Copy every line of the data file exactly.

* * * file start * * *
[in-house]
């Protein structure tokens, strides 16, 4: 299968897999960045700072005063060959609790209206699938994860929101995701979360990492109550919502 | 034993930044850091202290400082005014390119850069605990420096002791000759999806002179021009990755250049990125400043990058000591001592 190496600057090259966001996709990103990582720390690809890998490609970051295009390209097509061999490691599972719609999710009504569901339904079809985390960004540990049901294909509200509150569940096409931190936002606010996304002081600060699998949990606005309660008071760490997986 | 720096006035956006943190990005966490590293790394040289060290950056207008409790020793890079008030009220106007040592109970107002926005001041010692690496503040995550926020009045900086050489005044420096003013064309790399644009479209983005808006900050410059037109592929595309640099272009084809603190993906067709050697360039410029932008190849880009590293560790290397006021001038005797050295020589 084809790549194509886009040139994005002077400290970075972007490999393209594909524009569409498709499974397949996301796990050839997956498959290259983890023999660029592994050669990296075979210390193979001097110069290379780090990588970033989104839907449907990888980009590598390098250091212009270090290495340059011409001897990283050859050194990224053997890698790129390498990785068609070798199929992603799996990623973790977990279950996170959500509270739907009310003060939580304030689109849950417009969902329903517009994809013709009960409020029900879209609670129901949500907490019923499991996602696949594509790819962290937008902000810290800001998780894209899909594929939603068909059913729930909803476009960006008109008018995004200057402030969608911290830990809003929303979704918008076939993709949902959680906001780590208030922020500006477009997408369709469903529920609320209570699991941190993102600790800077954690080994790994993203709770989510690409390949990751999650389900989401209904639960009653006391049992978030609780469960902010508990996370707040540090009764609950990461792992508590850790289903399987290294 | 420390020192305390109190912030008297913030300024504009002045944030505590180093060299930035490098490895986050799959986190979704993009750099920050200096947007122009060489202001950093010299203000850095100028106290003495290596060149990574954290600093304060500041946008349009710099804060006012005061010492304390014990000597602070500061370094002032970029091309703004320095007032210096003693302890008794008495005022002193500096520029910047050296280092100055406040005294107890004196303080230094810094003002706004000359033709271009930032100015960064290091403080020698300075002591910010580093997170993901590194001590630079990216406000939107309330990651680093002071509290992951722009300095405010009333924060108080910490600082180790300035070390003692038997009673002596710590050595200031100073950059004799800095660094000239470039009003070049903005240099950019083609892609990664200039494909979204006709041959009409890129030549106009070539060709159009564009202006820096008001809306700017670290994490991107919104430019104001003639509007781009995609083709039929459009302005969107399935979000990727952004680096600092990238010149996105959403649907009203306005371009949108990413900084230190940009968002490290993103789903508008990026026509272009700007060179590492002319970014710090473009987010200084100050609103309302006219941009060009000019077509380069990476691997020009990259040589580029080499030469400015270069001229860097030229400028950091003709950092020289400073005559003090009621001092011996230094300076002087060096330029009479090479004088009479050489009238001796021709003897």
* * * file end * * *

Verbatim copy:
[in-house]
């Protein structure tokens, strides 16, 4: 299968897999960045700072005063060959609790209206699938994860929101995701979360990492109550919502 | 034993930044850091202290400082005014390119850069605990420096002791000759999806002179021009990755250049990125400043990058000591001592 190496600057090259966001996709990103990582720390690809890998490609970051295009390209097509061999490691599972719609999710009504569901339904079809985390960004540990049901294909509200509150569940096409931190936002606010996304002081600060699998949990606005309660008071760490997986 | 720096006035956006943190990005966490590293790394040289060290950056207008409790020793890079008030009220106007040592109970107002926005001041010692690496503040995550926020009045900086050489005044420096003013064309790399644009479209983005808006900050410059037109592929595309640099272009084809603190993906067709050697360039410029932008190849880009590293560790290397006021001038005797050295020589 084809790549194509886009040139994005002077400290970075972007490999393209594909524009569409498709499974397949996301796990050839997956498959290259983890023999660029592994050669990296075979210390193979001097110069290379780090990588970033989104839907449907990888980009590598390098250091212009270090290495340059011409001897990283050859050194990224053997890698790129390498990785068609070798199929992603799996990623973790977990279950996170959500509270739907009310003060939580304030689109849950417009969902329903517009994809013709009960409020029900879209609670129901949500907490019923499991996602696949594509790819962290937008902000810290800001998780894209899909594929939603068909059913729930909803476009960006008109008018995004200057402030969608911290830990809003929303979704918008076939993709949902959680906001780590208030922020500006477009997408369709469903529920609320209570699991941190993102600790800077954690080994790994993203709770989510690409390949990751999650389900989401209904639960009653006391049992978030609780469960902010508990996370707040540090009764609950990461792992508590850790289903399987290294 | 420390020192305390109190912030008297913030300024504009002045944030505590180093060299930035490098490895986050799959986190979704993009750099920050200096947007122009060489202001950093010299203000850095100028106290003495290596060149990574954290600093304060500041946008349009710099804060006012005061010492304390014990000597602070500061370094002032970029091309703004320095007032210096003693302890008794008495005022002193500096520029910047050296280092100055406040005294107890004196303080230094810094003002706004000359033709271009930032100015960064290091403080020698300075002591910010580093997170993901590194001590630079990216406000939107309330990651680093002071509290992951722009300095405010009333924060108080910490600082180790300035070390003692038997009673002596710590050595200031100073950059004799800095660094000239470039009003070049903005240099950019083609892609990664200039494909979204006709041959009409890129030549106009070539060709159009564009202006820096008001809306700017670290994490991107919104430019104001003639509007781009995609083709039929459009302005969107399935979000990727952004680096600092990238010149996105959403649907009203306005371009949108990413900084230190940009968002490290993103789903508008990026026509272009700007060179590492002319970014710090473009987010200084100050609103309302006219941009060009000019077509380069990476691997020009990259040589580029080499030469400015270069001229860097030229400028950091003709950092020289400073005559003090009621001092011996230094300076002087060096330029009479090479004088009479050489009238001796021709003897």